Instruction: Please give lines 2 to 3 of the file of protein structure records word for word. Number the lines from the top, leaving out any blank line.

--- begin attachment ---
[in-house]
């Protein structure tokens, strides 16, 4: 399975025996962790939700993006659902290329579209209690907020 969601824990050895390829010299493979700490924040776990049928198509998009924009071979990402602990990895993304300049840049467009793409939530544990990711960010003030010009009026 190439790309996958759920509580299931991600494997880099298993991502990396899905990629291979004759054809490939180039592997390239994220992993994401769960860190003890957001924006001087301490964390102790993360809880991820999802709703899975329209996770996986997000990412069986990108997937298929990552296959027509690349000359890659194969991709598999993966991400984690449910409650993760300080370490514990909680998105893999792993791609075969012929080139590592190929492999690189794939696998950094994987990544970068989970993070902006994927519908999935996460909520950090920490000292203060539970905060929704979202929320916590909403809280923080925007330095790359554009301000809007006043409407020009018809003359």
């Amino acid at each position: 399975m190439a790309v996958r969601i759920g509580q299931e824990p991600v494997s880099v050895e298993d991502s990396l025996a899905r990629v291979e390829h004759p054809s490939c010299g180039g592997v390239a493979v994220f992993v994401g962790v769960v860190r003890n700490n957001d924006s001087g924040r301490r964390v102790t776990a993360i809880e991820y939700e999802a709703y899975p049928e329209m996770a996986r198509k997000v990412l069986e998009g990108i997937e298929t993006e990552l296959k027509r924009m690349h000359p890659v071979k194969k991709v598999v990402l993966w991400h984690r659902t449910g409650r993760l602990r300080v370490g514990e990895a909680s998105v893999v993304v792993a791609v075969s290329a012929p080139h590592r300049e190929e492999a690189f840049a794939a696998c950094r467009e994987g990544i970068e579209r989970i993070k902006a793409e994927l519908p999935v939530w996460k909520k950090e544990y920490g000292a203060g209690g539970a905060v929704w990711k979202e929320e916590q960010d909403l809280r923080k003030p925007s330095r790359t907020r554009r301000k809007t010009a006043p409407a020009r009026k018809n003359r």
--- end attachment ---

């Protein structure tokens, strides 16, 4: 399975025996962790939700993006659902290329579209209690907020 969601824990050895390829010299493979700490924040776990049928198509998009924009071979990402602990990895993304300049840049467009793409939530544990990711960010003030010009009026 190439790309996958759920509580299931991600494997880099298993991502990396899905990629291979004759054809490939180039592997390239994220992993994401769960860190003890957001924006001087301490964390102790993360809880991820999802709703899975329209996770996986997000990412069986990108997937298929990552296959027509690349000359890659194969991709598999993966991400984690449910409650993760300080370490514990909680998105893999792993791609075969012929080139590592190929492999690189794939696998950094994987990544970068989970993070902006994927519908999935996460909520950090920490000292203060539970905060929704979202929320916590909403809280923080925007330095790359554009301000809007006043409407020009018809003359």
């Amino acid at each position: 399975m190439a790309v996958r969601i759920g509580q299931e824990p991600v494997s880099v050895e298993d991502s990396l025996a899905r990629v291979e390829h004759p054809s490939c010299g180039g592997v390239a493979v994220f992993v994401g962790v769960v860190r003890n700490n957001d924006s001087g924040r301490r964390v102790t776990a993360i809880e991820y939700e999802a709703y899975p049928e329209m996770a996986r198509k997000v990412l069986e998009g990108i997937e298929t993006e990552l296959k027509r924009m690349h000359p890659v071979k194969k991709v598999v990402l993966w991400h984690r659902t449910g409650r993760l602990r300080v370490g514990e990895a909680s998105v893999v993304v792993a791609v075969s290329a012929p080139h590592r300049e190929e492999a690189f840049a794939a696998c950094r467009e994987g990544i970068e579209r989970i993070k902006a793409e994927l519908p999935v939530w996460k909520k950090e544990y920490g000292a203060g209690g539970a905060v929704w990711k979202e929320e916590q960010d909403l809280r923080k003030p925007s330095r790359t907020r554009r301000k809007t010009a006043p409407a020009r009026k018809n003359r």